The controversy over plans by Attorneys-General of Nigeria’s South West Zone to seek a constitutional interpretation of virtual court hearings has refused to abate.
CITY LAWYER had in an exclusive report noted that there was a move by the six South West attorneys-general to approach the Supreme Court for an interpretation of section 36(3) and (4) of the 1999 Constitution as it relates to virtual court hearings. The Attorneys-General have also come under fire from several jurists including a federal judge for the move.
In this article, Nigerian Law School teacher, Mr. Sylvester Udemezue advises the State chief law officers on how to rework their strategy to have a fighting chance of success with the initiative.
I recently read of plans by Attorneys-General (AG`s) of Nigeria’s South West Zone to approach the Supreme Court for a judicial interpretation of section 36(3) and (4) of the Constitution of the Federal Republic of Nigeria, 1999, as it relates to virtual court hearing. The report which came under the headline, “Virtual Hearing: South West AG`s Storm Supreme Court Tomorrow” and published by the City Lawyer stated, in part, as follows:
‘Attorneys-General of Nigeria’s South West Zone have resolved to seek a constitutional interpretation of virtual court hearings as set out in the National Judicial Council (NJC) Guidelines and Sundry Practice Directions issued by heads of courts, CITY LAWYER can exclusively report. Speaking today at an Attorneys-General Colloquium on “Remote hearing and e-filing in Nigeria: A broader perspective and practical, foolproof implementation,” Ekiti State Attorney-General & Commissioner for Justice, Mr. Olawale Fapohunda said the Attorneys-General of Lagos, Ondo and Oyo States would head to the Supreme Court tomorrow to test the constitutionality of remote hearings. His words: “Since the National Judicial Council issued its Guidelines for court sittings in this COVID-19 period, we have had a national conversation particularly among justice sector stakeholders on the constitutionality or otherwise of remote court hearings.” Continuing, the leading justice reform advocate said: “Let me however quickly use this opportunity to inform participants that following a resolution of the South West Attorneys-General, the Attorneys-General of Lagos, Ondo and Oyo States have decided to approach the Supreme Court to seek a constitutional interpretation of Section 36(3) & (4) of the 1999 Constitution, particularly as it relates to remote court hearings. We will be filing the necessary papers in the Supreme Court tomorrow. Fapohunda, who was the Host of the webinar organized by Ekiti State Ministry of Justice and LawPavilion, added that “We are convinced that a definite pronouncement by the Supreme Court is necessary in order to put the matter at rest once and for all.’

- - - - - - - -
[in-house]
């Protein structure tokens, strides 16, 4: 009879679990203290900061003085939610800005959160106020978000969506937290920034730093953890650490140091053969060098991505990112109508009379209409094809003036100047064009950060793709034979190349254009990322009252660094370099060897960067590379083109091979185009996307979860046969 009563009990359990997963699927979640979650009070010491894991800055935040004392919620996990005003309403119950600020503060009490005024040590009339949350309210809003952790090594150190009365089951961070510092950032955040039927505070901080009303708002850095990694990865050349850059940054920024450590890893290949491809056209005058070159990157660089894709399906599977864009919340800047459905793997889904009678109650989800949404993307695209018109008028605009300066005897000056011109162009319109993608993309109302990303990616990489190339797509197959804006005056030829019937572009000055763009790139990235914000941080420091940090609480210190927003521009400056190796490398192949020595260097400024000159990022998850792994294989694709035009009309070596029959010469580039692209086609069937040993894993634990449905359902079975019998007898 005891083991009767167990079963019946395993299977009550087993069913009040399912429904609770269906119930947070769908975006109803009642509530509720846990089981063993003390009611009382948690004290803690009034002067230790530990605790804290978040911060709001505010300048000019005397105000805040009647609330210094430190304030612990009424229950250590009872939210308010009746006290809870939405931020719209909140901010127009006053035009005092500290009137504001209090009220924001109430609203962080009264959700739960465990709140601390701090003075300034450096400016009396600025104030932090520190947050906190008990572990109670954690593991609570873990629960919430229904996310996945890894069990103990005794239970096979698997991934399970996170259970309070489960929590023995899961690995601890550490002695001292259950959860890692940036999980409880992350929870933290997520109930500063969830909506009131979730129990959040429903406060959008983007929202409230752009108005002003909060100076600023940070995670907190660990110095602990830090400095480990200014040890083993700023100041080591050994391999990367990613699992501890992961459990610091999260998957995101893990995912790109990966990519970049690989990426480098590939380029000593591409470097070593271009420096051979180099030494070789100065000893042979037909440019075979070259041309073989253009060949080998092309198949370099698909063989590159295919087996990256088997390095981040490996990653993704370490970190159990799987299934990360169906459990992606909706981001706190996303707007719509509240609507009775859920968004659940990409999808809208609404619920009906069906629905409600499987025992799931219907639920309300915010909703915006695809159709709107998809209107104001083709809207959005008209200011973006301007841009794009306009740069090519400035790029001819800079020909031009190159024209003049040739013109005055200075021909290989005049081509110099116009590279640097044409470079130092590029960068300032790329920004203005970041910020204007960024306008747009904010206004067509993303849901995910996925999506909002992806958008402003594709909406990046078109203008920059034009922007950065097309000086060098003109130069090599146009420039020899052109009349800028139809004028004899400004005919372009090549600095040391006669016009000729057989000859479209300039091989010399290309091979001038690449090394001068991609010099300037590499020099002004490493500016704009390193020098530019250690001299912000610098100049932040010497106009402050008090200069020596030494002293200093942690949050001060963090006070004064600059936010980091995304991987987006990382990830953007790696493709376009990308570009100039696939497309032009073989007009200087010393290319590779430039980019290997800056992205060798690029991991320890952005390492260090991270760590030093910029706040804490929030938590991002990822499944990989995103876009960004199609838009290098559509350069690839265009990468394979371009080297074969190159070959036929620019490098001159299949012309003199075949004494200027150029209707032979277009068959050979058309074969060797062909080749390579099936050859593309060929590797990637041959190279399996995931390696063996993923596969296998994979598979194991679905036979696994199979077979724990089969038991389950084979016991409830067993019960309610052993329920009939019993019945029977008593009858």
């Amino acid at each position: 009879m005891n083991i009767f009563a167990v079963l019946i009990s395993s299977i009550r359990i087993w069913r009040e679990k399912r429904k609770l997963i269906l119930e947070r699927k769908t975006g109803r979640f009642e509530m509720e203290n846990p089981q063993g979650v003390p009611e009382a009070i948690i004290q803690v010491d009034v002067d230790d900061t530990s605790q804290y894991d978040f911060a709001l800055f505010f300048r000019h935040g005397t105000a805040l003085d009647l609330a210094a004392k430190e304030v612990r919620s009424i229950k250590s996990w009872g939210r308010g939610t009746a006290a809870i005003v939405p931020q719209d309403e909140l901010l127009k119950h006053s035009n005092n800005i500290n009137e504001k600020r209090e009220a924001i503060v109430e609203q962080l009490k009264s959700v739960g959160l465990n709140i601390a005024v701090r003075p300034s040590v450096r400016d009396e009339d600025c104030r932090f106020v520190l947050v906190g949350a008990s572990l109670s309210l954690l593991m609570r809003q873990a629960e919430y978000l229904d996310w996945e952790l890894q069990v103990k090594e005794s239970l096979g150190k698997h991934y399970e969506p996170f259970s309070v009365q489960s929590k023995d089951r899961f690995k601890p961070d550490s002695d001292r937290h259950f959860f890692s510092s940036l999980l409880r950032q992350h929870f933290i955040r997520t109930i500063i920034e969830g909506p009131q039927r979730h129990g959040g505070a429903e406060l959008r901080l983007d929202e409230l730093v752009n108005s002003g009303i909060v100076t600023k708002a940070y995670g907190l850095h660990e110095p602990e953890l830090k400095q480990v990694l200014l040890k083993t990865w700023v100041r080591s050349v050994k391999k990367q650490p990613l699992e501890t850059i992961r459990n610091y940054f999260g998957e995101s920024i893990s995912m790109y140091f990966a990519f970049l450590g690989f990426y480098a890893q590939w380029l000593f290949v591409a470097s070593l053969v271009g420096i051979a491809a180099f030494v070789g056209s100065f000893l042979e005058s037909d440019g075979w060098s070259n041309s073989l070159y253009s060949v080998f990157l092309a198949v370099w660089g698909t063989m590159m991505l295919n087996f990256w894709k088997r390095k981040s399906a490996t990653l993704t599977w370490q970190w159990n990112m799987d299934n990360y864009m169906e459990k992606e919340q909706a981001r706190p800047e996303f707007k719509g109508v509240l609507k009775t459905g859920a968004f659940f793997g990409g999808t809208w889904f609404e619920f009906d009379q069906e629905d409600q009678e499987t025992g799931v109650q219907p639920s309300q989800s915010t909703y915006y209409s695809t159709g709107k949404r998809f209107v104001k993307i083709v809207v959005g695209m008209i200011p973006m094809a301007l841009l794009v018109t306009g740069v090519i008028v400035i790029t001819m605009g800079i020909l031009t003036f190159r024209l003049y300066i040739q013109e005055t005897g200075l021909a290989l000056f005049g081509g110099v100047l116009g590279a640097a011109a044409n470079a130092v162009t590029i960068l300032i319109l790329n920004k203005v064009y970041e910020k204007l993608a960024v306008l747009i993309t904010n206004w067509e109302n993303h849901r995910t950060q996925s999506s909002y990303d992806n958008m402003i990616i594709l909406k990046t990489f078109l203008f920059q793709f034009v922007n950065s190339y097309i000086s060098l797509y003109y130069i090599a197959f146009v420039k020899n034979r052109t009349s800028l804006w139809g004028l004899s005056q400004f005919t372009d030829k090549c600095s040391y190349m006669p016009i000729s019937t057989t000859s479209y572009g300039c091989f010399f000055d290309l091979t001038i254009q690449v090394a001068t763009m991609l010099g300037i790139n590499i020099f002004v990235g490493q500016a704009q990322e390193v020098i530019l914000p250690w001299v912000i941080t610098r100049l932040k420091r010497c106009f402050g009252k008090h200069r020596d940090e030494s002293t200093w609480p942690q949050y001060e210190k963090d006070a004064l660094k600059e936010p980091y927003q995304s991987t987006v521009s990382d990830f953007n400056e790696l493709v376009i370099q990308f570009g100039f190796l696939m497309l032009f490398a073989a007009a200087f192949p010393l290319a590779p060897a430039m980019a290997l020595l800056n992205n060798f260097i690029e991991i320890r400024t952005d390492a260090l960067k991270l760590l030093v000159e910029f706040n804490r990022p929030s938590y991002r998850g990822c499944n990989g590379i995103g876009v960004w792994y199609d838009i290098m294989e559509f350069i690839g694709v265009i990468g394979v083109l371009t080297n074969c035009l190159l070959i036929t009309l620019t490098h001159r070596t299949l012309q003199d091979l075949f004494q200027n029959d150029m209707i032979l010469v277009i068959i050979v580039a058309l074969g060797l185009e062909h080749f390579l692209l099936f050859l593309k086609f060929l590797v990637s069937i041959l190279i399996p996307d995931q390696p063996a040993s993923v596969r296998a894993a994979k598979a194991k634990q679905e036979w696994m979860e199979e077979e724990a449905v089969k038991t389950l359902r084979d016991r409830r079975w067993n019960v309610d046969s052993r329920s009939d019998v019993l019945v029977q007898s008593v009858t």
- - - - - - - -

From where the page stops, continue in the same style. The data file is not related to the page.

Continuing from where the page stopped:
Lawyers have been speaking on the development, with some giving kudos while some others give their knocks. (see http://citylawyermag.com/2020/06/05/virtual-courts-judge-sans-knock-s-w-attorneys-general-over-supreme-court-suit/). On his part, one respected senior lawyer has suggested that if the National Assembly could have powers to amend the Constitution over the virtual hearing (see “Senate introduces bill to Legalize virtual court proceedings” published on https://www.von.gov.ng/), the planned suit by the Southwest AG`s might not be out of place, as, according to him, it would assist to quickly resolve the matter, to determine whether or not there is any need for constitution amendment in that regard.
In my humble opinion, the power of the legislature (in this case, the Nigerian National Assembly) to make laws or to amend any law or the Constitution is clearly different, and as such is distinguishable, from the legal standing (locus standi) of the Attorneys-General to institute an action at the Supreme Court for this purpose. The National Assembly is empowered by section 4(2) of the Constitution to make laws for the order and good governance of Nigeria or any part of it. This power may be exercised any time without the need to wait for any live dispute, real controversy or incident to arise.
On the other hand, it is trite that a Court of Law does not sit over a hypothetical matter, as this amounts to a mere academic exercise. As already settled by the same Supreme Court, for a court’s jurisdiction to hear and determine a case brought before it, can get validly activated, the claimant or applicant must establish that there is a cause of action, and that he (the claimant) has the legal standing to institute the action, although in certain public interest and human right cases, existence of locus standi could be dispensed with.